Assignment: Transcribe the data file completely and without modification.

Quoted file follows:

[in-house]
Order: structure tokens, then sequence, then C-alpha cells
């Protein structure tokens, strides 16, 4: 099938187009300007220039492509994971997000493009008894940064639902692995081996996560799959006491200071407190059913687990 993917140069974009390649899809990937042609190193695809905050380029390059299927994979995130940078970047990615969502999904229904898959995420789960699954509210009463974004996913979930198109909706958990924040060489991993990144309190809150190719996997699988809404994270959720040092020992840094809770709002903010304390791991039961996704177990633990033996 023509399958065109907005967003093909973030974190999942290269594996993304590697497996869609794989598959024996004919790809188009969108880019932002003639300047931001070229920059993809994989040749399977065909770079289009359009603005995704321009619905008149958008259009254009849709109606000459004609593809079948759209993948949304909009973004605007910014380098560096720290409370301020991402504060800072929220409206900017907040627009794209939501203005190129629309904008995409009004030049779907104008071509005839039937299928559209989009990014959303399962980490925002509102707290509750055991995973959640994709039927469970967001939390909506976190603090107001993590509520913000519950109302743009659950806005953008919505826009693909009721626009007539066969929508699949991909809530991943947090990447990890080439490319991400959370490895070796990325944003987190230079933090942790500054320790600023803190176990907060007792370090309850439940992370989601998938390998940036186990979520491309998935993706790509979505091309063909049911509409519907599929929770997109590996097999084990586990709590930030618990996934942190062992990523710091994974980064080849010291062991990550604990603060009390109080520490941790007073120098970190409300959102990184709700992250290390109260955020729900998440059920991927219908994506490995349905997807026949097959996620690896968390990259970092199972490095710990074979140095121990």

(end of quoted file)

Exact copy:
[in-house]
Order: structure tokens, then sequence, then C-alpha cells
């Protein structure tokens, strides 16, 4: 099938187009300007220039492509994971997000493009008894940064639902692995081996996560799959006491200071407190059913687990 993917140069974009390649899809990937042609190193695809905050380029390059299927994979995130940078970047990615969502999904229904898959995420789960699954509210009463974004996913979930198109909706958990924040060489991993990144309190809150190719996997699988809404994270959720040092020992840094809770709002903010304390791991039961996704177990633990033996 023509399958065109907005967003093909973030974190999942290269594996993304590697497996869609794989598959024996004919790809188009969108880019932002003639300047931001070229920059993809994989040749399977065909770079289009359009603005995704321009619905008149958008259009254009849709109606000459004609593809079948759209993948949304909009973004605007910014380098560096720290409370301020991402504060800072929220409206900017907040627009794209939501203005190129629309904008995409009004030049779907104008071509005839039937299928559209989009990014959303399962980490925002509102707290509750055991995973959640994709039927469970967001939390909506976190603090107001993590509520913000519950109302743009659950806005953008919505826009693909009721626009007539066969929508699949991909809530991943947090990447990890080439490319991400959370490895070796990325944003987190230079933090942790500054320790600023803190176990907060007792370090309850439940992370989601998938390998940036186990979520491309998935993706790509979505091309063909049911509409519907599929929770997109590996097999084990586990709590930030618990996934942190062992990523710091994974980064080849010291062991990550604990603060009390109080520490941790007073120098970190409300959102990184709700992250290390109260955020729900998440059920991927219908994506490995349905997807026949097959996620690896968390990259970092199972490095710990074979140095121990």